First Maryland Bancorp's short-lived exploration of a possible merger with a big out-of-state bank holding company contradicts the thrust of its most recent annual report to shareholders.
The theme of First Maryland's 1984 annual report, "Stability in Motion," is an apparent contradiction, the Baltimore bank company told shareholders. It is, nonetheless, "an accurate description" of First Maryland Bancorp, according to the annual report.
But First Maryland's recent, although abortive, attempt at a merger also appears to be a contradiction of earlier statements about its future, based on its two-year partnership with Allied Irish Banks Ltd.
"The decision to create a relationship with Allied Irish Banks was one of the most significant in this company's 179-year history," First Maryland declared at the end of 1984. That remains to be seen, of course.
By entering into a partnership with Allied Irish, First Maryland, in what it described as a "strategically bold move," ostensibly positioned itself "with precisely the kind of stability in motion which permits the basics of banking to become a focal point of our strategic planning."
First Maryland, whose principal subsidiary is First National Bank of Maryland, signed an agreement in 1983 giving Allied Irish, Ireland's largest banking firm, the right to purchase control of First Maryland. Allied Irish currently owns 45 percent of First Maryland, and terms of the agreement call for the purchase of additional shares that would raise Allied Irish's stake to more than 50 percent.
Although First Maryland has retained its management and, supposedly, policies developed by that management, it has been widely believed in Maryland's banking community that Allied Irish would call the tunes in any expansion moves by Maryland's second-largest bank company. Moreover, Allied Irish had been expected to use its huge investment in First Maryland and the Baltimore company's strategic location in a major U.S. market to enhance that investment. The significance of the partnership between First Maryland and Allied Irish took on greater significance as momentum began building recently toward interstate banking.
Indeed, most observers of Maryland banking had assumed that First Maryland would use the partnership to strengthen its competitive position in a dramatically changed banking environment.
But then came First Maryland's surprising announcement last month that it was holding discussions that could lead to an affiliation with a larger bank holding company, which it refused to identify. New meaning had been given to stability in motion.
Except for two brief statements announcing the existence, then termination of merger talks, First Maryland has been mum on the subject. Allied Irish apparently felt compelled to state the obvious this week by declaring that it had been "supportive of exploring the opportunity" for a merger by First Maryland. It was "equally supportive" of the decision to discontinue the talks, Allied added.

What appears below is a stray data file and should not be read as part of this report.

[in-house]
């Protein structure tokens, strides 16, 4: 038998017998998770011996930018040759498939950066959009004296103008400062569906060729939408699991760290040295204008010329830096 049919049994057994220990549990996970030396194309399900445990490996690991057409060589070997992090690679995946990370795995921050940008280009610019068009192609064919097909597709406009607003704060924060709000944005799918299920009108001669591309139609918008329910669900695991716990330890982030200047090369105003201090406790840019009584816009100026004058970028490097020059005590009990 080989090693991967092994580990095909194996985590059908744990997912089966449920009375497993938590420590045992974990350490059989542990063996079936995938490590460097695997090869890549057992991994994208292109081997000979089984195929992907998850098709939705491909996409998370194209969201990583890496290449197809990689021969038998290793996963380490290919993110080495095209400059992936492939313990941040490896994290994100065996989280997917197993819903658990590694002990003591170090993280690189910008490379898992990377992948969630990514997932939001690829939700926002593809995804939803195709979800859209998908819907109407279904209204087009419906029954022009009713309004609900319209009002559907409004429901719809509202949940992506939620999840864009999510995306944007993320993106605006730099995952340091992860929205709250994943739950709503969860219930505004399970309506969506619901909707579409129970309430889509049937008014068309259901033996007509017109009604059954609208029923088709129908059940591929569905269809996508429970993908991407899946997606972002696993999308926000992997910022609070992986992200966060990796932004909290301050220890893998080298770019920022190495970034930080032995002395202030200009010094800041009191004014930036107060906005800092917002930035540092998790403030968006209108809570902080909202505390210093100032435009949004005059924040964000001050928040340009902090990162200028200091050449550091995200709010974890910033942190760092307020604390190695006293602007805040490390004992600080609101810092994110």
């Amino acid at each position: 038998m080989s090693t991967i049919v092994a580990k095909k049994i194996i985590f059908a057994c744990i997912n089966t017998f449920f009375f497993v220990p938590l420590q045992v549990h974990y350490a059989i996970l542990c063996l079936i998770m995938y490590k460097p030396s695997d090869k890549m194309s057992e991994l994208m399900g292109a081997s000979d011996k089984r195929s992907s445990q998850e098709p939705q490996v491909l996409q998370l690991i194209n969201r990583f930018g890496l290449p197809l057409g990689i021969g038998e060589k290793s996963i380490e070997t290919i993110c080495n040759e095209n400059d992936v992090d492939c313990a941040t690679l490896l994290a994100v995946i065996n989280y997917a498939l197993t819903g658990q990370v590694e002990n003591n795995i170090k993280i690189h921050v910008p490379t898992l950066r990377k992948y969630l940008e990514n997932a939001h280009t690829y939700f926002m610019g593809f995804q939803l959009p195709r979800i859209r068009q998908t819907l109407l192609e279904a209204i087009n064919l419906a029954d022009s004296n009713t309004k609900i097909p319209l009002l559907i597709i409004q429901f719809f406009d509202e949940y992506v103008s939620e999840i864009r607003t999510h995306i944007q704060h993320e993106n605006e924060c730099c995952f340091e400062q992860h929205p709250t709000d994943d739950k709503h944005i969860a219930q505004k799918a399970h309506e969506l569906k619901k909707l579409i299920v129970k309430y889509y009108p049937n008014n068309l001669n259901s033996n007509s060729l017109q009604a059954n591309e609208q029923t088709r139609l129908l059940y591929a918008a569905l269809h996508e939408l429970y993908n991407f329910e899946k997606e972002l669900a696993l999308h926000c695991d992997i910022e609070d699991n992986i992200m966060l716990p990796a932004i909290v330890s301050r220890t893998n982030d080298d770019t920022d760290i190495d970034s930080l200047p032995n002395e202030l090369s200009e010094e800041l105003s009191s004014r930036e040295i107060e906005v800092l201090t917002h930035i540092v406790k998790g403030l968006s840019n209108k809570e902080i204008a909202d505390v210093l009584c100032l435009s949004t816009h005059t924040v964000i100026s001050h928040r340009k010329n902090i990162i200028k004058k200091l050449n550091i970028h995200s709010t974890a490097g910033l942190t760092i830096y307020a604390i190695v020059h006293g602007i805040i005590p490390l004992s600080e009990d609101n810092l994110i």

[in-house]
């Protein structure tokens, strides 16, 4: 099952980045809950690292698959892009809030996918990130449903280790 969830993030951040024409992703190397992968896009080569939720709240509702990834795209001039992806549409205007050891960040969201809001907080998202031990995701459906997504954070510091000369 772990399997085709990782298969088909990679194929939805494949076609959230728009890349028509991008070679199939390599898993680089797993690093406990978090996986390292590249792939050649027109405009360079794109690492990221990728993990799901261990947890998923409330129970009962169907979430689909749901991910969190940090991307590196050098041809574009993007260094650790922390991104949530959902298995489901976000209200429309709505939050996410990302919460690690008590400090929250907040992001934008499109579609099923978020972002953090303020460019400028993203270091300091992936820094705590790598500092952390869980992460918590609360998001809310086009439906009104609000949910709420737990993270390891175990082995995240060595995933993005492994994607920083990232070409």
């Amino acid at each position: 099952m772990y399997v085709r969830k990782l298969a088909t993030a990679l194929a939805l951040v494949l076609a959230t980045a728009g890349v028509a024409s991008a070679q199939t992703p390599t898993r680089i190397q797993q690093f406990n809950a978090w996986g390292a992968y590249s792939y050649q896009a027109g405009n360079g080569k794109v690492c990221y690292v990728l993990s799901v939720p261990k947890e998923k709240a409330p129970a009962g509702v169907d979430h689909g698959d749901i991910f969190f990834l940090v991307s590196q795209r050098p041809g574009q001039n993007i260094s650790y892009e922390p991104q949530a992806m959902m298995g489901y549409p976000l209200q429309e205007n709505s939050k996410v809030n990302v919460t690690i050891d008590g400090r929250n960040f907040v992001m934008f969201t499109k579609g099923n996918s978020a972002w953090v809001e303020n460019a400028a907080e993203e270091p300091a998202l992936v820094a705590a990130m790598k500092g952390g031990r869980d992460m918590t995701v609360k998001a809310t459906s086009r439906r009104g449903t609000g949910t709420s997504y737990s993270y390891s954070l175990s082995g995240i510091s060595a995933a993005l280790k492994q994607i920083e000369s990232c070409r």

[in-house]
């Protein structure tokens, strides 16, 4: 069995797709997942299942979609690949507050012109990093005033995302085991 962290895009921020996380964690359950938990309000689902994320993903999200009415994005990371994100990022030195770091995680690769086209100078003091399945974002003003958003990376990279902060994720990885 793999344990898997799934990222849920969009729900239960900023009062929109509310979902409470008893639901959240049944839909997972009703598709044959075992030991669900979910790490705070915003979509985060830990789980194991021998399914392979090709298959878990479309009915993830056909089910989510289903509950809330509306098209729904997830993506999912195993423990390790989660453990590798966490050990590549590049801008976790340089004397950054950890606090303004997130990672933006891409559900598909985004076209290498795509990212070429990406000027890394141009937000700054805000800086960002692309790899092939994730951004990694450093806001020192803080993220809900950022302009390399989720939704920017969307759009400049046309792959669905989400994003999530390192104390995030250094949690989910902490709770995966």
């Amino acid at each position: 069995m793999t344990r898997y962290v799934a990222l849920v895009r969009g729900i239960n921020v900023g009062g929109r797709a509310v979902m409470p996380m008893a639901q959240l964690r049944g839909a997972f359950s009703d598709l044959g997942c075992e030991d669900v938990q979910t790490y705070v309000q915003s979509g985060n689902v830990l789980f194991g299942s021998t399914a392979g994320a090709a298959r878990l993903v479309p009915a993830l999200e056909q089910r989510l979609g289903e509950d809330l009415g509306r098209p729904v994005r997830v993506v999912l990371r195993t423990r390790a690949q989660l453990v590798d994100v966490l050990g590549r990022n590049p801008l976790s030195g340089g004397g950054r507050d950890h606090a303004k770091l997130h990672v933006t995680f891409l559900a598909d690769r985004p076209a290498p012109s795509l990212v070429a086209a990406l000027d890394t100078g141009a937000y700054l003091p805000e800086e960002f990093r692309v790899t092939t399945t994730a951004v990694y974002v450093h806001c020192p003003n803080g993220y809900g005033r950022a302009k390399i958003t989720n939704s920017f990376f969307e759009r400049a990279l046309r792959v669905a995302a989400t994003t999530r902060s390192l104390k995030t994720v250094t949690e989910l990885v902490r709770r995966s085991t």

Other stockholders probably have a different view of this latest example of stability in motion, which sent First Maryland's stock on a wild roller-coaster ride over the past month. Having risen sharply on general speculation about possible interstate bank mergers (practically all regional bank stocks have soared in recent weeks), First Maryland's stock spiraled from around 41 in early July to 53 1/2 on the day preceding the announcement that merger talks were under way. The announcement itself pushed the stock as high as $66 a share before it began tumbling, inexplicably, to $51, before First Maryland announced that the merger talks were off.
Several analysts say the merger talks may have collapsed when the two sides couldn't agree on a price for First Maryland while the stock was wildly fluctuating.
But events unrelated to stock price may have contributed to First Maryland's decision to discontinue the talks. Although First Maryland never identified the other bank company, reliable sources in Maryland's banking industry had said that discussions were being held with United Virginia Bankshares Inc. While those discussions were taking place, UVB reported that its president had violated the company's rules on insider trading by buying stock in three Maryland bank companies while UVB was purchasing stock in two of those firms.
Regardless of the reason for discontinuing the talks, it's obvious that Allied Irish doesn't plan to play as big a role in First Maryland's "stability in motion" strategy as had been thought. Allied Irish seems more interested at the moment in recapturing a big part of its investment in First Maryland.
With a substantial downturn in the performance of its insurance subsidiary, Allied Irish apparently is prepared to forego a greater stake in first Maryland in favor of a sizable capital gain.